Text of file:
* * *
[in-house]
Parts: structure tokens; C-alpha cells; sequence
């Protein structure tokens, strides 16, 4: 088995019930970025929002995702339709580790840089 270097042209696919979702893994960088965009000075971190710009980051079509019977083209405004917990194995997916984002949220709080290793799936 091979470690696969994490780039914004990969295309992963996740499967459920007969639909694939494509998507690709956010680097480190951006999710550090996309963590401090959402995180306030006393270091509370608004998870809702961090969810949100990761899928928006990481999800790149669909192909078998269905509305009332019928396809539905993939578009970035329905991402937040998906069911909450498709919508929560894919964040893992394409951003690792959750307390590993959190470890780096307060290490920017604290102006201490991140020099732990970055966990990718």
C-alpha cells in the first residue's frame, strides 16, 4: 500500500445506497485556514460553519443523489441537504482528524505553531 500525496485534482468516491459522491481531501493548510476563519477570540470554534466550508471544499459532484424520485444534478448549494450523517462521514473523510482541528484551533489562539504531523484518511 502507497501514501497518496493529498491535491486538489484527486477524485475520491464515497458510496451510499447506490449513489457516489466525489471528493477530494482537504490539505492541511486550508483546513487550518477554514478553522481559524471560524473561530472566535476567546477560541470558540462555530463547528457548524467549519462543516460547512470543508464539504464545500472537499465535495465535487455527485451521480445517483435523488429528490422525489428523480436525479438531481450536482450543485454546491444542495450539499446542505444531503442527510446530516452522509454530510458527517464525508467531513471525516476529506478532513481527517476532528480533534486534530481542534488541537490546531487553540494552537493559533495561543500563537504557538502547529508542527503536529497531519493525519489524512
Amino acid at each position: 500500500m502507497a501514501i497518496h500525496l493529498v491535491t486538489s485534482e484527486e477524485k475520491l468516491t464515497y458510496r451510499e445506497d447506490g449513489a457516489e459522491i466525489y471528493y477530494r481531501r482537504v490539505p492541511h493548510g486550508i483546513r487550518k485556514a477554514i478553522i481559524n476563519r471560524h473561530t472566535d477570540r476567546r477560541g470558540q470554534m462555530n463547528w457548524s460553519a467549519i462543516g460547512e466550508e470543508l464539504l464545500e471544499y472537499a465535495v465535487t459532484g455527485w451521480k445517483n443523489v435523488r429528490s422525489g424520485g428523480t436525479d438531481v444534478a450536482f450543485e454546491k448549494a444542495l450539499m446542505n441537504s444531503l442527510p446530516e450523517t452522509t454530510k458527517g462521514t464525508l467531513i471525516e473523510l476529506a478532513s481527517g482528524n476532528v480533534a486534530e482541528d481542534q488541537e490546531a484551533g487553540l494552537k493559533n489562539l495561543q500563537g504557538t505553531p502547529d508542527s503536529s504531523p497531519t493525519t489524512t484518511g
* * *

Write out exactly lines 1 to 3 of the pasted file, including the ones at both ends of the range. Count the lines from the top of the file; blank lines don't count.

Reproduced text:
[in-house]
Parts: structure tokens; C-alpha cells; sequence
């Protein structure tokens, strides 16, 4: 088995019930970025929002995702339709580790840089 270097042209696919979702893994960088965009000075971190710009980051079509019977083209405004917990194995997916984002949220709080290793799936 091979470690696969994490780039914004990969295309992963996740499967459920007969639909694939494509998507690709956010680097480190951006999710550090996309963590401090959402995180306030006393270091509370608004998870809702961090969810949100990761899928928006990481999800790149669909192909078998269905509305009332019928396809539905993939578009970035329905991402937040998906069911909450498709919508929560894919964040893992394409951003690792959750307390590993959190470890780096307060290490920017604290102006201490991140020099732990970055966990990718």